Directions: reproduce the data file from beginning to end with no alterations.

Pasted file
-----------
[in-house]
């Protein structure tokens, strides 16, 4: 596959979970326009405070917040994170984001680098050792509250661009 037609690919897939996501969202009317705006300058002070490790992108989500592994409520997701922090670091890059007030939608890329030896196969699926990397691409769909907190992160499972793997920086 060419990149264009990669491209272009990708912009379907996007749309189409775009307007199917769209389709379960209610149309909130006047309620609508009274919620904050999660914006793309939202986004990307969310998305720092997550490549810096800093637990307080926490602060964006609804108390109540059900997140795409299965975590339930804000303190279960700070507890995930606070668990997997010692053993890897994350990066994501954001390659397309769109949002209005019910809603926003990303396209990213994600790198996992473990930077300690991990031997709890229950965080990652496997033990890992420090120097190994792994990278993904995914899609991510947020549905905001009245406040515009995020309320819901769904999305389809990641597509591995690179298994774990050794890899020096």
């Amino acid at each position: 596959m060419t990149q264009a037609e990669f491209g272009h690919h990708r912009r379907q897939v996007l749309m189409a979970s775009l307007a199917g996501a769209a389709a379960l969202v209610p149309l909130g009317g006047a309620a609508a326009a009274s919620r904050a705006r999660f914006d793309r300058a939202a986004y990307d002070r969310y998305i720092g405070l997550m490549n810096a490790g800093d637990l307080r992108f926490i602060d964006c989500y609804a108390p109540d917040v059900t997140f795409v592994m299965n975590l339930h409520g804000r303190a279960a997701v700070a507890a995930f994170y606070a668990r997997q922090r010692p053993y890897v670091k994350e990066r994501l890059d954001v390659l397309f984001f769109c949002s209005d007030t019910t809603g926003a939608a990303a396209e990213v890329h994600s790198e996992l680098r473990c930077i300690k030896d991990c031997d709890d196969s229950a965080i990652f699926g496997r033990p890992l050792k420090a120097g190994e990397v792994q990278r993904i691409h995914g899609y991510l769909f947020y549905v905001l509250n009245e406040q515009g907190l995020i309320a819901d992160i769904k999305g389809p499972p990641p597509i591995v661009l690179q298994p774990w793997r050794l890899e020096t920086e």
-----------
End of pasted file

[in-house]
């Protein structure tokens, strides 16, 4: 596959979970326009405070917040994170984001680098050792509250661009 037609690919897939996501969202009317705006300058002070490790992108989500592994409520997701922090670091890059007030939608890329030896196969699926990397691409769909907190992160499972793997920086 060419990149264009990669491209272009990708912009379907996007749309189409775009307007199917769209389709379960209610149309909130006047309620609508009274919620904050999660914006793309939202986004990307969310998305720092997550490549810096800093637990307080926490602060964006609804108390109540059900997140795409299965975590339930804000303190279960700070507890995930606070668990997997010692053993890897994350990066994501954001390659397309769109949002209005019910809603926003990303396209990213994600790198996992473990930077300690991990031997709890229950965080990652496997033990890992420090120097190994792994990278993904995914899609991510947020549905905001009245406040515009995020309320819901769904999305389809990641597509591995690179298994774990050794890899020096």
């Amino acid at each position: 596959m060419t990149q264009a037609e990669f491209g272009h690919h990708r912009r379907q897939v996007l749309m189409a979970s775009l307007a199917g996501a769209a389709a379960l969202v209610p149309l909130g009317g006047a309620a609508a326009a009274s919620r904050a705006r999660f914006d793309r300058a939202a986004y990307d002070r969310y998305i720092g405070l997550m490549n810096a490790g800093d637990l307080r992108f926490i602060d964006c989500y609804a108390p109540d917040v059900t997140f795409v592994m299965n975590l339930h409520g804000r303190a279960a997701v700070a507890a995930f994170y606070a668990r997997q922090r010692p053993y890897v670091k994350e990066r994501l890059d954001v390659l397309f984001f769109c949002s209005d007030t019910t809603g926003a939608a990303a396209e990213v890329h994600s790198e996992l680098r473990c930077i300690k030896d991990c031997d709890d196969s229950a965080i990652f699926g496997r033990p890992l050792k420090a120097g190994e990397v792994q990278r993904i691409h995914g899609y991510l769909f947020y549905v905001l509250n009245e406040q515009g907190l995020i309320a819901d992160i769904k999305g389809p499972p990641p597509i591995v661009l690179q298994p774990w793997r050794l890899e020096t920086e």